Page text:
Making computers know how much they know.

Automated knowledge extraction and consolidation is an important step towards building intelligent and knowledge-grounded applications. In large projects such as NELL, DBpedia or Yago, machines automatically read web contents and consolidate them into encyclopedic representations of reality. A major limitation of these knowledge bases is that they do not contain information on how much they actually know.

Consider the sentences in the figure. From these two sentences, text extraction (NLP) methods can easily extract 5 and 3 districts of New York and Hong Kong, respectively. Would the machine then know all districts?

In our research, we are enabling machines to understand how much they know,
(i) by mining cardinality bounds for information,
(ii) by utilizing linguistic theories of human communication for coverage estimation.

In mining cardinality bounds, we build information extraction methods that target numerical information in texts, and link it with actual extractions. For the above example, a sentence like ``Hong Kong is divided into 17 districts'' would provide the crucial cue: The listed names thus represent 3 of the 17 districts. Our method relies on sequence tagging algorithms such as CRFs and LSTMs, and can successfully overcome challenges like skewed training data, compositionality (``consists of 5 metropolitan and 12 rural districts''), and hierarchical differentiation (``consists of 4 boroughs, which are further divided into 17 districts and 57 councils'').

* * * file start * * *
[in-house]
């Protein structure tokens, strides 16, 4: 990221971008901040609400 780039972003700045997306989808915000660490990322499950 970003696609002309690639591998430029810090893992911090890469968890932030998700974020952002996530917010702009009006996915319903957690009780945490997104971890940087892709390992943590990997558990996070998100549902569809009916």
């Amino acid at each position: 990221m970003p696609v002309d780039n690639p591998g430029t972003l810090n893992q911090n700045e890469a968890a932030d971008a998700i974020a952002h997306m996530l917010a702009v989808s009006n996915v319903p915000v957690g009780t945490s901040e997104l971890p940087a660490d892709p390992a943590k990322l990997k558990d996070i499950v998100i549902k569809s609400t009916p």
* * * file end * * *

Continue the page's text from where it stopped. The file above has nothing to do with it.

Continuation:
In utilizing linguistic theories of communication, we build upon Grice's maxims of cooperative communication. According to these, speakers balance their speech acts between quantity (``tell what you know''), and relevance (``tell what matters''). So context is decisive: A tourist guide may naturally focus on important districts, an encyclopedic description will strive towards covering all. To identify the focus of a context, we build text classifiers that detect trigger words and topics that indicate the coverage of texts towards specific relations. In the examples, important trigger words are ``important districts'' (so probably not all), and ``consists of'' (a term typically used before complete enumerations). Our models can succesfully estimate the coverage of varied relations like ``district'', ``part of'' (of artwork), ``child'', or ``member of'' (of bands).

Both approaches complement each other, and enable machines that have an understanding of the strengths and limitations of their knowledge. This understanding is important both in applications such as question answering (where machines should point out if they are unsure of an answer), as well as automated knowledge base construction itself, where only with awareness of gaps it is possible to properly focus further extraction efforts.

[1] Cardinal Virtues: Extracting Relation Cardinalities from Text. Paramita Mirza, Simon Razniewski, Fariz Darari, Gerhard Weikum. ACL 2017
[2] Enriching Knowledge Bases with Counting Quantifiers. Paramita Mirza, Simon Razniewski, Fariz Darari and Gerhard Weikum. ISWC 2018
[3] Coverage of Information Extraction from Sentences and Paragraphs. Simon Razniewski, Nitisha Jain, Paramita Mirza, Gerhard Weikum. EMNLP 2019

Simon Razniewski

DEPT. 5 Databases and Information Systems